Wednesday, January 6, 2010

Swiss Chard from my garden....

YUM! Look at the color in this luscious red swiss chard that I grew in my garden last summer. Now is the time to order those seed catalogs, so you can begin planning your spring garden! Here at FiddleSong Farm, we are able to grow many cool weather veggies like cabbage, broccoli and brussels sprouts, carrots, onions and lettuce. My garden beds are cleaned up and ready for a nice, thick layer of goatberry compost. I LOVE the winter, but my soul sings in the spring!

Warm winter days and chicken scratchings....

While snow storms blanket the Midwest and East Coast with harsh temperatures below freezing, FiddleSong Farm is enjoying some warm sunny days. We are at about 2700 feet in elevation, which lifts us above the valley fog. We do get snow, but it rarely lasts more than a few days. Kirkwood Resort is about 40 minutes up Hwy 88, if you are into skiing :)

Sunday, I spent the afternoon hours working in the garden in a t-shirt! I raked pine needles and transplanted a couple of shrubs. I weeded and cleaned up some veggie beds, and replanted (for the fifth time) a small cabbage transplant plant that Red Hen insists on scratching out of the ground. She loves to help in the garden, often staging herself under my left elbow, watching carefully for any unearthed edibles. She LOVES the fat nightcrawlers that are plentiful during the winter and spring. They grow fairly large, and it is really comical to watch her grasp one in her beak and then BAAAAACK up until she finally drags it out of it's hole! She chuckles and clucks to me the whole time we are working, making my time in the sunshine and fresh air so much more enjoyable. It's funny that she has become so special to me. I didn't raise her, she was given to me by a friend, but I take a LOT of extra time to make sure she is comfortable and safe. She loves to be handled and pampered, and has a wonderful personality :)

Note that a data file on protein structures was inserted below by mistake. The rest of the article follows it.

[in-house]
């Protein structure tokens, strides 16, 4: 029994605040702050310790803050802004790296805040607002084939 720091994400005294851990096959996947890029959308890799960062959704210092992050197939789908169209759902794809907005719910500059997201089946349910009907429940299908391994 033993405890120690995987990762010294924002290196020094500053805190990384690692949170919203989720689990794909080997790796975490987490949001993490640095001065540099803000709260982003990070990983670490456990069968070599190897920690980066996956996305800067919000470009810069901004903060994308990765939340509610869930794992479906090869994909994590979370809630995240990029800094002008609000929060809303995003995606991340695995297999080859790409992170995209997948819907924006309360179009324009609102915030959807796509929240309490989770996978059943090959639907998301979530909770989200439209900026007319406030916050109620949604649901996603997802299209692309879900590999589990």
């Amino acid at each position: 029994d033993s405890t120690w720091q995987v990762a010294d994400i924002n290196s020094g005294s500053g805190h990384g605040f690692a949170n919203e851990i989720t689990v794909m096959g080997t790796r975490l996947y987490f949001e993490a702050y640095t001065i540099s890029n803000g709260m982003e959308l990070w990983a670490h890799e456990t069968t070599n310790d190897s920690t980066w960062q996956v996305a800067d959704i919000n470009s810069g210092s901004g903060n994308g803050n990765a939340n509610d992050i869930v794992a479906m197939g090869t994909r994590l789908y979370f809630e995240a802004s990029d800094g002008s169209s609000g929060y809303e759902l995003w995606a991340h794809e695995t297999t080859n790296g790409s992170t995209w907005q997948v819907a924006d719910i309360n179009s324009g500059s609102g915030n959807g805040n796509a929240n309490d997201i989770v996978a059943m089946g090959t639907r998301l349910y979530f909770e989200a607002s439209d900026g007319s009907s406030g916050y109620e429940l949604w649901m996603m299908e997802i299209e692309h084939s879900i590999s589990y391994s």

I have three young roosters, on the other hand, that are freezer bound. I have promised myself that I am going to "process" them as soon as I have room in the freezer. I raised these three birds from chicks, and they were hatched by one of my own hens last spring. This is a HUGE challenge for me to take that next (logical) step and begin actually "using" my extra roosters for meat. They have had a kind, abundant and peaceful life here on the farm. I have tried to think of that being their purpose from their beginning. They have never been named, or snuggled or rescued from danger. They are "just chickens".

WOW! I think I have made a breakthrough!